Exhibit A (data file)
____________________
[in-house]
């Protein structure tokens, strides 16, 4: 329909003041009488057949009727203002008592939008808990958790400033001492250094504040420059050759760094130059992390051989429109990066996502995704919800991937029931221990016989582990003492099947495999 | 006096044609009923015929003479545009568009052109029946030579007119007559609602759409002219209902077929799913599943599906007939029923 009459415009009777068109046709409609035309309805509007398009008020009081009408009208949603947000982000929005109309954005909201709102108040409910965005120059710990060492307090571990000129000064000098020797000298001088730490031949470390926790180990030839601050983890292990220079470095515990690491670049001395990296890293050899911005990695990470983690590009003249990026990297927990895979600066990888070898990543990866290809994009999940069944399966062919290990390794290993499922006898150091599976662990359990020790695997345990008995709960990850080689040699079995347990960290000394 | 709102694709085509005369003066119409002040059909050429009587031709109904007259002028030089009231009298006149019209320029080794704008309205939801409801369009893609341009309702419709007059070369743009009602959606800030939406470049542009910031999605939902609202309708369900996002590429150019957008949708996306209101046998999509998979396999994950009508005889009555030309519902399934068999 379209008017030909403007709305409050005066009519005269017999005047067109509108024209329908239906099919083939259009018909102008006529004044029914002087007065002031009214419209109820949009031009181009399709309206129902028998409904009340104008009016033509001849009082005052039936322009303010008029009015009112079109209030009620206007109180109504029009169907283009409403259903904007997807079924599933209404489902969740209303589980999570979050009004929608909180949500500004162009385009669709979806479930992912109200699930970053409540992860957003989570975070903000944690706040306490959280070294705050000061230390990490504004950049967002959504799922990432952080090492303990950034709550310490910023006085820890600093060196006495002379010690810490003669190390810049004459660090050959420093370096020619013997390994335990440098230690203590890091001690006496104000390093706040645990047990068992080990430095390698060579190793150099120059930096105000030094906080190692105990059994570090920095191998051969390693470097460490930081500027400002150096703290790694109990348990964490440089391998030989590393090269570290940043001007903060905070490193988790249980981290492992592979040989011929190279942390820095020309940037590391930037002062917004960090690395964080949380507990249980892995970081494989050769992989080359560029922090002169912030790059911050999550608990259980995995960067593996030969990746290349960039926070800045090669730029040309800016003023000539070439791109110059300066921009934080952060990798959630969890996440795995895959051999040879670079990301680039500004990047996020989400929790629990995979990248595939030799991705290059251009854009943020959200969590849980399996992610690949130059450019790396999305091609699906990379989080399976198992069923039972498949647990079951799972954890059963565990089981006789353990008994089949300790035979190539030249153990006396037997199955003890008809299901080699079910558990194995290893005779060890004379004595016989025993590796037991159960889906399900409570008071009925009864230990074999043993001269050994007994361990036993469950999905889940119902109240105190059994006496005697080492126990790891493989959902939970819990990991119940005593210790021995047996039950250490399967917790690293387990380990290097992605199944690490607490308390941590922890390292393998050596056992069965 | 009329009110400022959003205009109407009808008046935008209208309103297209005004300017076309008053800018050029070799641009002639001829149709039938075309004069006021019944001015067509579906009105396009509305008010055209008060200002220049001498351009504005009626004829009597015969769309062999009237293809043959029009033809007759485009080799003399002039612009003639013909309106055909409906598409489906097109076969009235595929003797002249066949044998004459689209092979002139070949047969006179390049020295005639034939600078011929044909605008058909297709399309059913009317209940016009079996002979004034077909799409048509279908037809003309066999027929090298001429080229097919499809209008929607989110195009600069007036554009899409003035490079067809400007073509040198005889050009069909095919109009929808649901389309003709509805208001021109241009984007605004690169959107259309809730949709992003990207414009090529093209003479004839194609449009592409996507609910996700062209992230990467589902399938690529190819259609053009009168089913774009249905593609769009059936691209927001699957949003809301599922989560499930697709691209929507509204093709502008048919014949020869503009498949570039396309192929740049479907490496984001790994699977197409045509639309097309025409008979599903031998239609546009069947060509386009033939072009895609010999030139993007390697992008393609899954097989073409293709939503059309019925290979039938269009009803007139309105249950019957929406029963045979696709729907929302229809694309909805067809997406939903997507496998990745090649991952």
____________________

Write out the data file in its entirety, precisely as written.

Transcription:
[in-house]
């Protein structure tokens, strides 16, 4: 329909003041009488057949009727203002008592939008808990958790400033001492250094504040420059050759760094130059992390051989429109990066996502995704919800991937029931221990016989582990003492099947495999 | 006096044609009923015929003479545009568009052109029946030579007119007559609602759409002219209902077929799913599943599906007939029923 009459415009009777068109046709409609035309309805509007398009008020009081009408009208949603947000982000929005109309954005909201709102108040409910965005120059710990060492307090571990000129000064000098020797000298001088730490031949470390926790180990030839601050983890292990220079470095515990690491670049001395990296890293050899911005990695990470983690590009003249990026990297927990895979600066990888070898990543990866290809994009999940069944399966062919290990390794290993499922006898150091599976662990359990020790695997345990008995709960990850080689040699079995347990960290000394 | 709102694709085509005369003066119409002040059909050429009587031709109904007259002028030089009231009298006149019209320029080794704008309205939801409801369009893609341009309702419709007059070369743009009602959606800030939406470049542009910031999605939902609202309708369900996002590429150019957008949708996306209101046998999509998979396999994950009508005889009555030309519902399934068999 379209008017030909403007709305409050005066009519005269017999005047067109509108024209329908239906099919083939259009018909102008006529004044029914002087007065002031009214419209109820949009031009181009399709309206129902028998409904009340104008009016033509001849009082005052039936322009303010008029009015009112079109209030009620206007109180109504029009169907283009409403259903904007997807079924599933209404489902969740209303589980999570979050009004929608909180949500500004162009385009669709979806479930992912109200699930970053409540992860957003989570975070903000944690706040306490959280070294705050000061230390990490504004950049967002959504799922990432952080090492303990950034709550310490910023006085820890600093060196006495002379010690810490003669190390810049004459660090050959420093370096020619013997390994335990440098230690203590890091001690006496104000390093706040645990047990068992080990430095390698060579190793150099120059930096105000030094906080190692105990059994570090920095191998051969390693470097460490930081500027400002150096703290790694109990348990964490440089391998030989590393090269570290940043001007903060905070490193988790249980981290492992592979040989011929190279942390820095020309940037590391930037002062917004960090690395964080949380507990249980892995970081494989050769992989080359560029922090002169912030790059911050999550608990259980995995960067593996030969990746290349960039926070800045090669730029040309800016003023000539070439791109110059300066921009934080952060990798959630969890996440795995895959051999040879670079990301680039500004990047996020989400929790629990995979990248595939030799991705290059251009854009943020959200969590849980399996992610690949130059450019790396999305091609699906990379989080399976198992069923039972498949647990079951799972954890059963565990089981006789353990008994089949300790035979190539030249153990006396037997199955003890008809299901080699079910558990194995290893005779060890004379004595016989025993590796037991159960889906399900409570008071009925009864230990074999043993001269050994007994361990036993469950999905889940119902109240105190059994006496005697080492126990790891493989959902939970819990990991119940005593210790021995047996039950250490399967917790690293387990380990290097992605199944690490607490308390941590922890390292393998050596056992069965 | 009329009110400022959003205009109407009808008046935008209208309103297209005004300017076309008053800018050029070799641009002639001829149709039938075309004069006021019944001015067509579906009105396009509305008010055209008060200002220049001498351009504005009626004829009597015969769309062999009237293809043959029009033809007759485009080799003399002039612009003639013909309106055909409906598409489906097109076969009235595929003797002249066949044998004459689209092979002139070949047969006179390049020295005639034939600078011929044909605008058909297709399309059913009317209940016009079996002979004034077909799409048509279908037809003309066999027929090298001429080229097919499809209008929607989110195009600069007036554009899409003035490079067809400007073509040198005889050009069909095919109009929808649901389309003709509805208001021109241009984007605004690169959107259309809730949709992003990207414009090529093209003479004839194609449009592409996507609910996700062209992230990467589902399938690529190819259609053009009168089913774009249905593609769009059936691209927001699957949003809301599922989560499930697709691209929507509204093709502008048919014949020869503009498949570039396309192929740049479907490496984001790994699977197409045509639309097309025409008979599903031998239609546009069947060509386009033939072009895609010999030139993007390697992008393609899954097989073409293709939503059309019925290979039938269009009803007139309105249950019957929406029963045979696709729907929302229809694309909805067809997406939903997507496998990745090649991952």